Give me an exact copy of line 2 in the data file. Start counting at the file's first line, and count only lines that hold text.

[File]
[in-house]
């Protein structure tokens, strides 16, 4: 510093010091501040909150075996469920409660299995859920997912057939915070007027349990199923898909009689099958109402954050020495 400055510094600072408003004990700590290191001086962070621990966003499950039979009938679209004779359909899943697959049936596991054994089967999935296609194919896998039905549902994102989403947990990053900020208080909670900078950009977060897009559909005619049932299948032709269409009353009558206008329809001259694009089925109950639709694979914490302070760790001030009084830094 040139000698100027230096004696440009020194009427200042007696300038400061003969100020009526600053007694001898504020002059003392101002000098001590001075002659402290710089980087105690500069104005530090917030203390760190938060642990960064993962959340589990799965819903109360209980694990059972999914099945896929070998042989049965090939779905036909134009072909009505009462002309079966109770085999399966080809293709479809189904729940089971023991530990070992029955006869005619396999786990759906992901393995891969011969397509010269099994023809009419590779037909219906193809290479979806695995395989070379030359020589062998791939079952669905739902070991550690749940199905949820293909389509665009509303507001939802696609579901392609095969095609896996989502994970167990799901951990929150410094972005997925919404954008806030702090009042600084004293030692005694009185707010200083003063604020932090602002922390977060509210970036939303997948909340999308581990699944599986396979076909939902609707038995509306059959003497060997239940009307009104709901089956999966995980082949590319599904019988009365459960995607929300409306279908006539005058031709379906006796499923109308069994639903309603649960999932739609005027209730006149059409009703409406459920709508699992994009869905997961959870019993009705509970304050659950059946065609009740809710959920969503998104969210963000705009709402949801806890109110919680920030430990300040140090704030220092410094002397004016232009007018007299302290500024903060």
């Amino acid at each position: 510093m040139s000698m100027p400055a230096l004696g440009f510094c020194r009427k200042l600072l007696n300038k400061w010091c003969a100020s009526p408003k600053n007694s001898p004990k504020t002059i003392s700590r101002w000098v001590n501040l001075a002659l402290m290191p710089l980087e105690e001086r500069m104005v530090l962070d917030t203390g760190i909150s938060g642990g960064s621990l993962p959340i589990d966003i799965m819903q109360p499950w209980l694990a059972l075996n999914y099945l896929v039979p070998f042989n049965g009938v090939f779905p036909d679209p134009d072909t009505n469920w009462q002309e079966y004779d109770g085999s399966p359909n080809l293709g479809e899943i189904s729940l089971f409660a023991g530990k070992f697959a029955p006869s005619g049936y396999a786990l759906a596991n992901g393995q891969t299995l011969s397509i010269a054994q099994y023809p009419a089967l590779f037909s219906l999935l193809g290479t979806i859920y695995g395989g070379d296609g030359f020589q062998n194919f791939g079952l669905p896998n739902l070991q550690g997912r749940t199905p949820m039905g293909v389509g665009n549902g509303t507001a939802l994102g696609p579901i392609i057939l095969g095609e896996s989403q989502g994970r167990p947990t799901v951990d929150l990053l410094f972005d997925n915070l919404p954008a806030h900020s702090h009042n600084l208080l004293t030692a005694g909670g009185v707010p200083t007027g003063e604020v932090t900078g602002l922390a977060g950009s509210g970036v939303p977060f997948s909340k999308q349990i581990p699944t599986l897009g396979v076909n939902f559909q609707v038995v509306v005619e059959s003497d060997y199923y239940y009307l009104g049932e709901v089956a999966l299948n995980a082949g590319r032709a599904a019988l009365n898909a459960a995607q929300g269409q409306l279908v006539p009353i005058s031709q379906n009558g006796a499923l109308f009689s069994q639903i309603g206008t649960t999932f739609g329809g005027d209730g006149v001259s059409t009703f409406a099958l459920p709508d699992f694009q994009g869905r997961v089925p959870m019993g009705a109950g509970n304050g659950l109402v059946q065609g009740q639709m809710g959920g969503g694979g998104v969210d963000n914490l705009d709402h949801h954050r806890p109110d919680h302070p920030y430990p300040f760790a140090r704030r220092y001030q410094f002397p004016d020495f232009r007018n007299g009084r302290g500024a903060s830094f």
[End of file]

């Protein structure tokens, strides 16, 4: 510093010091501040909150075996469920409660299995859920997912057939915070007027349990199923898909009689099958109402954050020495 400055510094600072408003004990700590290191001086962070621990966003499950039979009938679209004779359909899943697959049936596991054994089967999935296609194919896998039905549902994102989403947990990053900020208080909670900078950009977060897009559909005619049932299948032709269409009353009558206008329809001259694009089925109950639709694979914490302070760790001030009084830094 040139000698100027230096004696440009020194009427200042007696300038400061003969100020009526600053007694001898504020002059003392101002000098001590001075002659402290710089980087105690500069104005530090917030203390760190938060642990960064993962959340589990799965819903109360209980694990059972999914099945896929070998042989049965090939779905036909134009072909009505009462002309079966109770085999399966080809293709479809189904729940089971023991530990070992029955006869005619396999786990759906992901393995891969011969397509010269099994023809009419590779037909219906193809290479979806695995395989070379030359020589062998791939079952669905739902070991550690749940199905949820293909389509665009509303507001939802696609579901392609095969095609896996989502994970167990799901951990929150410094972005997925919404954008806030702090009042600084004293030692005694009185707010200083003063604020932090602002922390977060509210970036939303997948909340999308581990699944599986396979076909939902609707038995509306059959003497060997239940009307009104709901089956999966995980082949590319599904019988009365459960995607929300409306279908006539005058031709379906006796499923109308069994639903309603649960999932739609005027209730006149059409009703409406459920709508699992994009869905997961959870019993009705509970304050659950059946065609009740809710959920969503998104969210963000705009709402949801806890109110919680920030430990300040140090704030220092410094002397004016232009007018007299302290500024903060």